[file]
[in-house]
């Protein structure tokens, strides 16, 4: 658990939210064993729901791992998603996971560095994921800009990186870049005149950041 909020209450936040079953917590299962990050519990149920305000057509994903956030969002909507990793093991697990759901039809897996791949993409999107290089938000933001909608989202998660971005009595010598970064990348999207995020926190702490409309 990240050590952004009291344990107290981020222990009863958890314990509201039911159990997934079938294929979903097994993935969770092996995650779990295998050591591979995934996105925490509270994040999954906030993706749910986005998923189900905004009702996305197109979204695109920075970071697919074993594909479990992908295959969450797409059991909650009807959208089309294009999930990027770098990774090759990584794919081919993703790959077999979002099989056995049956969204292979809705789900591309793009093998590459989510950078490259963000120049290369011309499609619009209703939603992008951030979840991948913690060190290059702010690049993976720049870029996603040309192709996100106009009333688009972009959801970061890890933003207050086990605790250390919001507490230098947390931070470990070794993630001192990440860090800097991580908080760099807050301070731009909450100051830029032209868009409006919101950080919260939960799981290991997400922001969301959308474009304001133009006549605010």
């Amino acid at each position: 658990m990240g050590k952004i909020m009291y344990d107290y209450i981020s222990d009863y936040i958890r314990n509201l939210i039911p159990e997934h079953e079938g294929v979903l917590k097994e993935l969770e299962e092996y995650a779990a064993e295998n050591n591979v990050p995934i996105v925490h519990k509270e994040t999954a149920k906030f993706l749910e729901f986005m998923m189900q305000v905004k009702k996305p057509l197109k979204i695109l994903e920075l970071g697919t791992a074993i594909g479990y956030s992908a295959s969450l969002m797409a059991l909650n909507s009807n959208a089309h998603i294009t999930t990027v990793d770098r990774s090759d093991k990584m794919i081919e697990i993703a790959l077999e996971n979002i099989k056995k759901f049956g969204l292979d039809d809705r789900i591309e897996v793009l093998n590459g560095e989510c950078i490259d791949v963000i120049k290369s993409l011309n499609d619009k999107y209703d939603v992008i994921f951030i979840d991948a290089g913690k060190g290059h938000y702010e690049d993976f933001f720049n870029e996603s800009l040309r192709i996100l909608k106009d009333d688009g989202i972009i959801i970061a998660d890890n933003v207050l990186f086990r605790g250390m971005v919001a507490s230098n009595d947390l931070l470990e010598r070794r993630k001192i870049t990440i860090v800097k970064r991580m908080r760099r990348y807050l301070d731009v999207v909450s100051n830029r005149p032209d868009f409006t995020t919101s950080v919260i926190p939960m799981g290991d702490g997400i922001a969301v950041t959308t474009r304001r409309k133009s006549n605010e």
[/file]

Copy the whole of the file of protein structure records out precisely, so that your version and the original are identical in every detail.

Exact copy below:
[in-house]
């Protein structure tokens, strides 16, 4: 658990939210064993729901791992998603996971560095994921800009990186870049005149950041 909020209450936040079953917590299962990050519990149920305000057509994903956030969002909507990793093991697990759901039809897996791949993409999107290089938000933001909608989202998660971005009595010598970064990348999207995020926190702490409309 990240050590952004009291344990107290981020222990009863958890314990509201039911159990997934079938294929979903097994993935969770092996995650779990295998050591591979995934996105925490509270994040999954906030993706749910986005998923189900905004009702996305197109979204695109920075970071697919074993594909479990992908295959969450797409059991909650009807959208089309294009999930990027770098990774090759990584794919081919993703790959077999979002099989056995049956969204292979809705789900591309793009093998590459989510950078490259963000120049290369011309499609619009209703939603992008951030979840991948913690060190290059702010690049993976720049870029996603040309192709996100106009009333688009972009959801970061890890933003207050086990605790250390919001507490230098947390931070470990070794993630001192990440860090800097991580908080760099807050301070731009909450100051830029032209868009409006919101950080919260939960799981290991997400922001969301959308474009304001133009006549605010």
């Amino acid at each position: 658990m990240g050590k952004i909020m009291y344990d107290y209450i981020s222990d009863y936040i958890r314990n509201l939210i039911p159990e997934h079953e079938g294929v979903l917590k097994e993935l969770e299962e092996y995650a779990a064993e295998n050591n591979v990050p995934i996105v925490h519990k509270e994040t999954a149920k906030f993706l749910e729901f986005m998923m189900q305000v905004k009702k996305p057509l197109k979204i695109l994903e920075l970071g697919t791992a074993i594909g479990y956030s992908a295959s969450l969002m797409a059991l909650n909507s009807n959208a089309h998603i294009t999930t990027v990793d770098r990774s090759d093991k990584m794919i081919e697990i993703a790959l077999e996971n979002i099989k056995k759901f049956g969204l292979d039809d809705r789900i591309e897996v793009l093998n590459g560095e989510c950078i490259d791949v963000i120049k290369s993409l011309n499609d619009k999107y209703d939603v992008i994921f951030i979840d991948a290089g913690k060190g290059h938000y702010e690049d993976f933001f720049n870029e996603s800009l040309r192709i996100l909608k106009d009333d688009g989202i972009i959801i970061a998660d890890n933003v207050l990186f086990r605790g250390m971005v919001a507490s230098n009595d947390l931070l470990e010598r070794r993630k001192i870049t990440i860090v800097k970064r991580m908080r760099r990348y807050l301070d731009v999207v909450s100051n830029r005149p032209d868009f409006t995020t919101s950080v919260i926190p939960m799981g290991d702490g997400i922001a969301v950041t959308t474009r304001r409309k133009s006549n605010e």